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I want to inquire that what are requirements of the audio input to be encrypted using AES. Is encrypting a mp3 file different from encrypting an aac file?

Thanks!

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    $\begingroup$ What problem are you trying to solve? $\endgroup$ – mikeazo Dec 4 '15 at 17:24
  • $\begingroup$ Modern ciphers encrypt bits and don't care about file format. $\endgroup$ – LightBit Dec 4 '15 at 18:01
  • $\begingroup$ @mikeazo I prepared for a presentation about audio encryption using AES. I claimed that the input can be any audio type. However, my professor argued that encrypting a mp3 file differed from encrypting a h264 file. That is why I asked this question. $\endgroup$ – Đạt Ngô Dec 5 '15 at 10:16
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As LightBit notes in the comments, modern ciphers like AES work on arbitrary binary data, and don't care about what those bits represent. Thus, you can use AES to encrypt any kind of (audio or other) files or streams.

That said, there is one detail to keep in mind: basically all practical encryption schemes (including AES in any of the commonly used modes) leak the length of the data being encrypted. (Some schemes may round the length up to say, the next multiple of 16 bytes, but that still leaks the approximate length.)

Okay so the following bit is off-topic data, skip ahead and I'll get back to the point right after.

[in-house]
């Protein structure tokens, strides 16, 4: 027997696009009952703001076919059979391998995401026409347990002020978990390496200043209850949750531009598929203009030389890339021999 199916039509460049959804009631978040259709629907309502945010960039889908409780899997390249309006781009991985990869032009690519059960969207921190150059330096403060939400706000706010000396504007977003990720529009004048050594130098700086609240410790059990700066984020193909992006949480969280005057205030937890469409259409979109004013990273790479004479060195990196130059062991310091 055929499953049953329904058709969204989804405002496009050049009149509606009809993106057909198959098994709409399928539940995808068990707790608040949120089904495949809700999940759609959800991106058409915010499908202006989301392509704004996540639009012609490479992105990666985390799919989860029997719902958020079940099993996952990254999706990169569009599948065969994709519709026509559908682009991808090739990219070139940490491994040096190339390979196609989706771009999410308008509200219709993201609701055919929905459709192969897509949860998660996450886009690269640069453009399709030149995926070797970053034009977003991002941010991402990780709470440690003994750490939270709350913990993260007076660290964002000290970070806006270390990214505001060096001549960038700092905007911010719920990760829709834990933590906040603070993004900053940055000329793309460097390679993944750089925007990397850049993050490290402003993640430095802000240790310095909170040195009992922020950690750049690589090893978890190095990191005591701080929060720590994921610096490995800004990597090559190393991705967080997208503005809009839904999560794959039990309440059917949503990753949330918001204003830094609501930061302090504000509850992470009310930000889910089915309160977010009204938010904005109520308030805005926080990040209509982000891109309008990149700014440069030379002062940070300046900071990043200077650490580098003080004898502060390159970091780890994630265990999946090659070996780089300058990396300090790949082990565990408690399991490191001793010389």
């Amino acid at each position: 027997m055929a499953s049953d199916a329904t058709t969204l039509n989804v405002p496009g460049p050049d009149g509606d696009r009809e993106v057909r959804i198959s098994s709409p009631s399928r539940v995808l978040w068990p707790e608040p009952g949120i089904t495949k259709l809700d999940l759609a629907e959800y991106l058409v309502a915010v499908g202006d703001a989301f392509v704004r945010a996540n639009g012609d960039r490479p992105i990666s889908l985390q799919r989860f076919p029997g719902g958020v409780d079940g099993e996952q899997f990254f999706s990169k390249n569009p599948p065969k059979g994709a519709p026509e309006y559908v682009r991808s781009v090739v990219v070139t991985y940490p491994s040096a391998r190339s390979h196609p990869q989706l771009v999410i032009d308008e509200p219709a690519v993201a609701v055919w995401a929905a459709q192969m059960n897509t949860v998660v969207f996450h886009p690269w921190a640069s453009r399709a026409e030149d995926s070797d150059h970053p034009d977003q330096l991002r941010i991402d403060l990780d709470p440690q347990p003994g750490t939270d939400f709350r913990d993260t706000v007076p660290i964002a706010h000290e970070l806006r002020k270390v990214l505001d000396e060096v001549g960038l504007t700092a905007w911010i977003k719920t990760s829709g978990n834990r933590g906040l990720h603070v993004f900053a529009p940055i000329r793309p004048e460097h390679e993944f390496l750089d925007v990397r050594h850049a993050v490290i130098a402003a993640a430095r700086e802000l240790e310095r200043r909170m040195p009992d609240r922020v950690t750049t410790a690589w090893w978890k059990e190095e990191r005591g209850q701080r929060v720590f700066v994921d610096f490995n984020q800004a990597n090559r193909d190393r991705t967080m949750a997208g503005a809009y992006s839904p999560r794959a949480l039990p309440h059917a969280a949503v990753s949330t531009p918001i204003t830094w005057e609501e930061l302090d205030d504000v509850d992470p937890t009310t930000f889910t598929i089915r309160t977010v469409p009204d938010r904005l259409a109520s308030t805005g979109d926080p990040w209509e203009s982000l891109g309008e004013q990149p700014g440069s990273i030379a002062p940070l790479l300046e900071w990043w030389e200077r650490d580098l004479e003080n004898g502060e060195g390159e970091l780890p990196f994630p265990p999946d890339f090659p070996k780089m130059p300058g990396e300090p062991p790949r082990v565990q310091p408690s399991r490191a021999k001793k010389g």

When encrypting compressed data (like MP3 / AAC audio), this can in turn leak information about the content: for example, 1 second of silence compresses a lot better than 1 second of speech (which, in turn, compresses a lot better than 1 second of random noise). Thus, just by observing the length of the encrypted messages or packets, an attacker may be able to learn information about the sounds encoded in the encrypted data.

This is not just an academic concern: precisely this kind of an attack has been used to break VoIP audio encryption by researchers a few years ago. The CRIME and BREACH attacks on HTTPS also rely on compression leaking data about the plaintext via the message length, although those are not specific to audio.

The only general solution to message-length leaks is to ensure that all messages (or packets, for something like a real-time telephony protocol) have the same length (or, at least, that the message length only depends on things you're reasonably sure it's safe to leak, like the duration of the conversation). For audio encryption, this might be achieved e.g. by first using an audio compression algorithm with a fixed maximum bitrate, and then padding any compressed packets to a fixed length before encryption.

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